MediaMarkt busted for spying on employees

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The Dutch Data Protection Authority (CBP) has concluded after investigation that the company Media Markt filmed staff covertly, which is against the law.

The CBP received various signals from the media and people involved in the spring of 2013, on the use of (covert) camera observations by Media Markt. The privacy regulator decided to launch an investigation.

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Media Markt deployed "mystery shoppers" with hidden cameras in different locations to film staff as part of a training. The staff would then be confronted as a group with these images. Media Markt management also addressed staff members on their performance, based on camera footage from security cameras. This also became evident from the investigation. The concern also handled a complaint the same way, through camera images.

It is a violation of the law to address staff or deal with complaints, using surveillance cameras. CBP will now assess whether it needs to impose  sanctioning measures.

Following the result of the CBP investigation, Media Markt established a policy for the use of camera images. Establishments may still use covert camera recordings, but only under certain conditions. However, this policy is also in conflict with the law because there is no legal basis for the use of mystery shoppers with hidden cameras. Achieving a greater learning effect for employees can be achieved through less restrictive means.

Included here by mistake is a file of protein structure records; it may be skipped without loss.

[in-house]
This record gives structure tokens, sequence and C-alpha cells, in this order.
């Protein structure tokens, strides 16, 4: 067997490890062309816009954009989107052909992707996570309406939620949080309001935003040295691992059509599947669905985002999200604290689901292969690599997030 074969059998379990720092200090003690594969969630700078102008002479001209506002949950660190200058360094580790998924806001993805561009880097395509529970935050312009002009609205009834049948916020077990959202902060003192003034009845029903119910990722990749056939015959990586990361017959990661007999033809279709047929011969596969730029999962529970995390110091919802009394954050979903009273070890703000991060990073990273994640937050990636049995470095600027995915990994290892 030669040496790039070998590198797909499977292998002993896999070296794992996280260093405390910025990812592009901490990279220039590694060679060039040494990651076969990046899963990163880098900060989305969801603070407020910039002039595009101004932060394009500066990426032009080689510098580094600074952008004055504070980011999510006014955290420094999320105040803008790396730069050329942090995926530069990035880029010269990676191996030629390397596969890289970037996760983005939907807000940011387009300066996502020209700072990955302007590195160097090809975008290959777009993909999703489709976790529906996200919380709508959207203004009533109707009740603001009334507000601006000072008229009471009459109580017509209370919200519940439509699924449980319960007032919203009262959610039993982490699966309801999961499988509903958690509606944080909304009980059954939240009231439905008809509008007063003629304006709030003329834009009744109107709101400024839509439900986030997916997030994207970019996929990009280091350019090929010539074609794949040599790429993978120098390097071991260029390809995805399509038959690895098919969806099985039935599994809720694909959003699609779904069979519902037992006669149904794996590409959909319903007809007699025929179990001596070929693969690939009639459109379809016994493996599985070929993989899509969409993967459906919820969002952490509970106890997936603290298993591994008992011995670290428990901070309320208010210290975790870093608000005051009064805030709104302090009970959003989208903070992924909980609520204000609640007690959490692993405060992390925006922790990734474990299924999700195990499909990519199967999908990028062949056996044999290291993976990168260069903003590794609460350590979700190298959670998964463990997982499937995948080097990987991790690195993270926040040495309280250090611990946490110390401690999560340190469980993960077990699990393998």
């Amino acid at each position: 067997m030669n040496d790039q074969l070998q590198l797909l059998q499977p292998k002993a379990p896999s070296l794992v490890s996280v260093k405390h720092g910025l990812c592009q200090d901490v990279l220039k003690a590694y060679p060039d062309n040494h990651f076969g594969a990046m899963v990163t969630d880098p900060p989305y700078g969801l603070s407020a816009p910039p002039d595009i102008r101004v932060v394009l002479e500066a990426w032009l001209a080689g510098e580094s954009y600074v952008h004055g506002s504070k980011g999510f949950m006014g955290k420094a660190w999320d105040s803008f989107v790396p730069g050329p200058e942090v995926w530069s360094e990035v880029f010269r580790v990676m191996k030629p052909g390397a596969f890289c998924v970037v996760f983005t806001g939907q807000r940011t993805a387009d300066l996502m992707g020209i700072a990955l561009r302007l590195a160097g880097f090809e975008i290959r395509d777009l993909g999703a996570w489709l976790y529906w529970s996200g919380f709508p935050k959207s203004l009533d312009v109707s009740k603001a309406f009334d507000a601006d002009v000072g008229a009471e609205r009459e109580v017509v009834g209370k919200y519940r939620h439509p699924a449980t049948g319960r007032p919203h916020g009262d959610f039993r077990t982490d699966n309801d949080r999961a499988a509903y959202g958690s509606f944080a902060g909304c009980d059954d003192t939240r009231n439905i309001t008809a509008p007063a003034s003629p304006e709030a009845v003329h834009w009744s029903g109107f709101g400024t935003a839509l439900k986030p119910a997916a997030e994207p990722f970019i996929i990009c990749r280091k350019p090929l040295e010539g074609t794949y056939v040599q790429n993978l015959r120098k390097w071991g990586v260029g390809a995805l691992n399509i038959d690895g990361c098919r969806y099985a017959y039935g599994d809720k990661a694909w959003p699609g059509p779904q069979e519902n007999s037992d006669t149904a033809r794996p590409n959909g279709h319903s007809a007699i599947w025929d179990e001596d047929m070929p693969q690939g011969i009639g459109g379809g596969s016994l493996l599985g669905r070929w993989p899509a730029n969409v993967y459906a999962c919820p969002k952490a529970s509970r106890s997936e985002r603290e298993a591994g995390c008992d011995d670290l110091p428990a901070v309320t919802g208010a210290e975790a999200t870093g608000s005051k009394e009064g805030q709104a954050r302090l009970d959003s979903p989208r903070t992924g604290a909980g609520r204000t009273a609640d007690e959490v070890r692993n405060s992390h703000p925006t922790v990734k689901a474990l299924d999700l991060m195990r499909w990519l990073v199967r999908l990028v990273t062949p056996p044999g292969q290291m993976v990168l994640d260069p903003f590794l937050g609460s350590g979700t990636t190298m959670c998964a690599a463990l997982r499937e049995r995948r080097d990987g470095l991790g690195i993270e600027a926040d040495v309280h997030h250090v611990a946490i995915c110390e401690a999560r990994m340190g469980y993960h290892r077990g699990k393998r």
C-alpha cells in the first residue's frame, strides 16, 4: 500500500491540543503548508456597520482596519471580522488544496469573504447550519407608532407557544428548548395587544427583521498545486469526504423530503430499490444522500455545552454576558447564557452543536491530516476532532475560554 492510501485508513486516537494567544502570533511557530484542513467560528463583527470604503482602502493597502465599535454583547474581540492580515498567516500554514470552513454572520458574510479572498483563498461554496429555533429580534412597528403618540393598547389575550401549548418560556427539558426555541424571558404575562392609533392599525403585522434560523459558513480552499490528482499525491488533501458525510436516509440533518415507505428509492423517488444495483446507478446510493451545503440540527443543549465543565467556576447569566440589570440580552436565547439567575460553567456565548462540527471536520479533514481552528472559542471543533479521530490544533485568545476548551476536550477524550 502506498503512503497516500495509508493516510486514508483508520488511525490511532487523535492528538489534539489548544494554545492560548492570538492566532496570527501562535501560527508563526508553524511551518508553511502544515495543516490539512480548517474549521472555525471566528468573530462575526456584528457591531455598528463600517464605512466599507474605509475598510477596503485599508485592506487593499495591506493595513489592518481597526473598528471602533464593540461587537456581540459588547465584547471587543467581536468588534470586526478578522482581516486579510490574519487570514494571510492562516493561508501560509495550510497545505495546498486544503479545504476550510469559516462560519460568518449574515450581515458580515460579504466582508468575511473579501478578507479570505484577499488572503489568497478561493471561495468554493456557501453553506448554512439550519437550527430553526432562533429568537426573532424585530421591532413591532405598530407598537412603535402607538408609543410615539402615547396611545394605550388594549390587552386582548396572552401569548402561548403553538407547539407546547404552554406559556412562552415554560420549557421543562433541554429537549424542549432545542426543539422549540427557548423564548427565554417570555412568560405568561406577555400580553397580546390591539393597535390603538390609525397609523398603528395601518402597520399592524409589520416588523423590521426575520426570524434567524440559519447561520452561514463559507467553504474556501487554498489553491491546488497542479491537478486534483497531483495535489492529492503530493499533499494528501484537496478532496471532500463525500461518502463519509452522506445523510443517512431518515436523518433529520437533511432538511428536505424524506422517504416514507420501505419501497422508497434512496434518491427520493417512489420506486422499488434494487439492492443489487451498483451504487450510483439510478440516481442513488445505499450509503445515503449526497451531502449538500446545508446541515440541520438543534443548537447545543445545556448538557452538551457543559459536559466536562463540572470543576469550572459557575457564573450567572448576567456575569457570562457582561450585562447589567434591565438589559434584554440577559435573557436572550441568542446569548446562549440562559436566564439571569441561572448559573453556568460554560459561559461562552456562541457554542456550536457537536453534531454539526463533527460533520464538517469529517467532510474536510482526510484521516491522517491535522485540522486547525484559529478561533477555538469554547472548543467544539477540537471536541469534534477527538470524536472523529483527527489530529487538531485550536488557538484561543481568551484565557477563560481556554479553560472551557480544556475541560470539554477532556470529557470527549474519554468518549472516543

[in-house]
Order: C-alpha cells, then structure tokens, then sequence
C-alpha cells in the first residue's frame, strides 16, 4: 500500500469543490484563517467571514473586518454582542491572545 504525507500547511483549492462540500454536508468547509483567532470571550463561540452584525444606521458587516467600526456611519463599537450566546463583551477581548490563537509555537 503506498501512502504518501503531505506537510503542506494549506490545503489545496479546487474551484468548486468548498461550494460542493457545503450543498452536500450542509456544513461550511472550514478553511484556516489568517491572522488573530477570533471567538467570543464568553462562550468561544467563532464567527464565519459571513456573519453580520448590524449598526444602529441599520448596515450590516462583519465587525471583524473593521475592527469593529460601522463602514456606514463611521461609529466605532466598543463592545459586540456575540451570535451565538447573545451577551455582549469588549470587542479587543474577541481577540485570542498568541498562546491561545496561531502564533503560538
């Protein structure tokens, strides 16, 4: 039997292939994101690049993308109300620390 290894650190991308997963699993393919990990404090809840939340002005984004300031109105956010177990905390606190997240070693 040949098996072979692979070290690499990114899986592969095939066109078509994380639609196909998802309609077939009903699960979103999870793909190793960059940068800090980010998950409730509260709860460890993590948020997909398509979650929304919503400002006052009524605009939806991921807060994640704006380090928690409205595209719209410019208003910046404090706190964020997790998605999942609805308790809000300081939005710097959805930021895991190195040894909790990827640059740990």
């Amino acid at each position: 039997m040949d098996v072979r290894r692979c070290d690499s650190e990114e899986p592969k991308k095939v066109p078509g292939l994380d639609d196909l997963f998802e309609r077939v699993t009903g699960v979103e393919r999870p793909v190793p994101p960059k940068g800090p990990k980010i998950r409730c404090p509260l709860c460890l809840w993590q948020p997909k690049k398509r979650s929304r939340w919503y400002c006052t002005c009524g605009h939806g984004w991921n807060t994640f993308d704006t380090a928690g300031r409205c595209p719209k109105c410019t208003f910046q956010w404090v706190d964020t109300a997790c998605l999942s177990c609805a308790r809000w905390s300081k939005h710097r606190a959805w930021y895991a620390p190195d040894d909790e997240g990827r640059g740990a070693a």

An employer may only use a hidden camera under strict conditions, such as when there is a lot of theft or fraud. Other efforts by the employer should have proven ineffective, and the surveillance should be temporary.

An employee has the right to protect his privacy, even in the workplace. Checking the performance of employees by means of surveillance cameras can be profound and have major consequences for employees, who are financially depending on their employer. In such a relationship there can be no such thing as a "blank" permission for covert camera observations.

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